Editorial: A Look Back at Volume 39

This month marks the end of The Link’s Volume 39, and for many of us, the end of our mandates as editors of this publication.

Walking through the glass doors on the sixth floor of the Hall building for the first time, many of us never realized the impact this publication would have on ourselves, and the student body.

The Link became a significant part of our lives. We spent many of our days—and sleepless nights—obsessing over what’s happening at Concordia to inform and cater to you, our readers. Our transition to a magazine and online publication was no easy feat, and the publication continues to find its footing in that regard.

Despite the many frustrations that come with the job, we do this for you.

As journalists, we try our best to hold our institutions accountable—whether it’s Concordia’s administration or student politicians—and with that comes transparency. We wish hold ourselves to those same standards.

We endured our own internal issues, some of which carried on longer than we would’ve liked. We hope the next masthead will learn from the mistakes made this year, to communicate and face their issues head on.

Despite our imperfections, we still succeeded in telling stories students care about.

We will continue to advocate for marginalized communities, use our platform to open discussion and report on racism in sports, unpaid internships, undemocratic institutions, Indigenous rights, and giving a platform to local artists and fashion designers to demonstrate their work.

The Link continued covering campus sexual violence, highlighting how Quebec privacy laws prevent students from getting to know what actions, if any, have been taken against a professor alleged of sexual violence.

We recently exposed how people ineligible to vote were found on the elector list for the last CSU general elections, and that the union’s work environments were often toxic for people of colour.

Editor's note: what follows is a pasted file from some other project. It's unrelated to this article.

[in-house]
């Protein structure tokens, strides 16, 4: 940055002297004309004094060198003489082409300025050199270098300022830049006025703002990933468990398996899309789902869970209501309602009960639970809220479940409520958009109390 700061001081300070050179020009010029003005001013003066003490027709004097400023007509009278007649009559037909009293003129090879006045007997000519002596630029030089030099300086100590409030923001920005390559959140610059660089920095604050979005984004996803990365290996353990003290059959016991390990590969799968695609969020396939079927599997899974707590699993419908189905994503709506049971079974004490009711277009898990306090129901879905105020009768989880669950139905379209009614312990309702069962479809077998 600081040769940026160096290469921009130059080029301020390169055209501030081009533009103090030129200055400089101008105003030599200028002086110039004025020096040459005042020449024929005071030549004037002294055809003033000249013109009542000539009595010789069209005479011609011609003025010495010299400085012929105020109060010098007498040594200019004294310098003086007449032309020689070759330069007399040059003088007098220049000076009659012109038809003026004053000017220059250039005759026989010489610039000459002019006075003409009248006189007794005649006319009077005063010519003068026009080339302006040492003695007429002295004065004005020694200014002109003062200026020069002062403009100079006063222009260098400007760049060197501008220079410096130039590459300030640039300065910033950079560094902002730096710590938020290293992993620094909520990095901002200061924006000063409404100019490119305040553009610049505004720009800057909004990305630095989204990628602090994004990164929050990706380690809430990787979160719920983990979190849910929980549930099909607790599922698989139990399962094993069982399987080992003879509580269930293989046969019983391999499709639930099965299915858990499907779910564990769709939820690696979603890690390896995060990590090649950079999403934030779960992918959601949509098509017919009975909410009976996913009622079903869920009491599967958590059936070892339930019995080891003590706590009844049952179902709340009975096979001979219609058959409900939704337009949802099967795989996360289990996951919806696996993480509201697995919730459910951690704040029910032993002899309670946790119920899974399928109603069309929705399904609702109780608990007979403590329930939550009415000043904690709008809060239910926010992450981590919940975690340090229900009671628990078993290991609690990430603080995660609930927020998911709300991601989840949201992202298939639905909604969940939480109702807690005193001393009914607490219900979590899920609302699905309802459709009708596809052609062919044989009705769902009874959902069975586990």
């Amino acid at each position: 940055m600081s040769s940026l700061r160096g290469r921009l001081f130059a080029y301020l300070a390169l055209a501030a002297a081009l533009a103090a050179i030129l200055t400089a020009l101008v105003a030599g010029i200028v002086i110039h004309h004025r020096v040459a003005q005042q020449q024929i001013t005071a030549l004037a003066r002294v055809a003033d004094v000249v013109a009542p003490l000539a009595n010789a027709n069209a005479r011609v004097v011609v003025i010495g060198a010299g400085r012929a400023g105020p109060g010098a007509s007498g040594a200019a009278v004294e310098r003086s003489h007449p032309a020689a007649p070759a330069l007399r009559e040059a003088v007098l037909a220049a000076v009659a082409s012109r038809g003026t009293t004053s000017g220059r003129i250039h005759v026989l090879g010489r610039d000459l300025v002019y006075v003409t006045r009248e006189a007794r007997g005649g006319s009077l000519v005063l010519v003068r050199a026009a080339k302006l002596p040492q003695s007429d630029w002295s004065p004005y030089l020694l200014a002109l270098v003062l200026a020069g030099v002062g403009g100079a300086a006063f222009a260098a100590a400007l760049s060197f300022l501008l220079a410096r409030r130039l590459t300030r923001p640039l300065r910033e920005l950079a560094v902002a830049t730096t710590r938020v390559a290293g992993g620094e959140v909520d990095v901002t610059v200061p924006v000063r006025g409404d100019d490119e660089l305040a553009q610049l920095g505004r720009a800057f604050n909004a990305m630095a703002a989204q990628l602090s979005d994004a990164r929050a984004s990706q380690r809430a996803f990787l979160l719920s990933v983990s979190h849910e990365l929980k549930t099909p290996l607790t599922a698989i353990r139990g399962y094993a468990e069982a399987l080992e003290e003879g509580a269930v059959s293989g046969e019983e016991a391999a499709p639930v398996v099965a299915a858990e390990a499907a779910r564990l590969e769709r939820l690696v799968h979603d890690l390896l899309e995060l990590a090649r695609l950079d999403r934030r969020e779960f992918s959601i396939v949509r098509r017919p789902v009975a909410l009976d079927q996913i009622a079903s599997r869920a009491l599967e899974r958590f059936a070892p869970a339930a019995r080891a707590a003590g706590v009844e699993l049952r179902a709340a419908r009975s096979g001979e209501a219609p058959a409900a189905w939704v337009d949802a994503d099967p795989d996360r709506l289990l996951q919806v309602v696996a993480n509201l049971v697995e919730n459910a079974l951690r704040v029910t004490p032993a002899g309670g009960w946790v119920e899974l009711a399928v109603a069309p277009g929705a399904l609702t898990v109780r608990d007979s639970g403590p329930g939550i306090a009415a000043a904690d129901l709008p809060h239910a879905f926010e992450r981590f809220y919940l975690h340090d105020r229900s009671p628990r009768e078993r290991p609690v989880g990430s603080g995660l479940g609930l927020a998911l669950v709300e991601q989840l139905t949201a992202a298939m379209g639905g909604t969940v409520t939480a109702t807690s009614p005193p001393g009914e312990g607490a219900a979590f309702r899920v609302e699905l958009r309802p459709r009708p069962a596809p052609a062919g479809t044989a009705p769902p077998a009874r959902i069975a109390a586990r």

And we brought light to police brutality following this year’s anti-police brutality march, during Quebec City protests against the G7 Summit, and how the Quebec Human Rights Commission has been letting complainants down with long wait times.

We explored Indigenous issues through the lens of People’s History, unpacking the unsettling history of Saint Marguerite Bourgeoys, and how coerced sterilization is not just a thing of the past.

We also continued the Sex Ed(itorial) column this volume, exploring topics in a sex-positive way that wouldn’t otherwise get the limelight they deserve, like the realities of sexually submissive men, or the problem that is the orgasm gap.

We also saw the humour in ourselves and our world, bantering back and forth about whether loud keyboards are better than quiet ones, and denouncing the use of The Office quotes in Tinder bios.

Come next volume, The Link will be approaching a landmark year, our 40th anniversary. For decades the publication has given students the space to express themselves, and cement themselves within the history of this institution. It’s long been a place for journalists, photographers, and artists to learn and grow. We hope it can remain as such for years to come, so others can experience the love and pride we’ve felt as we’ve grown with The Link.

We thank our fellow editors and staff writers whose contributions continue to help this publication find success, culminating in nominations for The John H. McDonald Awards at this year’s Canadian University Press National conference—NASH81—for journalist of the year, Indigenous reporting, and winning cover of the year for The Link’s Race issue.

We’ve dealt with difficult circumstances this year, but it’s one we can still reflect on with pride over our achievements and we look forward to seeing what The Link ‘s incoming masthead goes on to accomplish next year.

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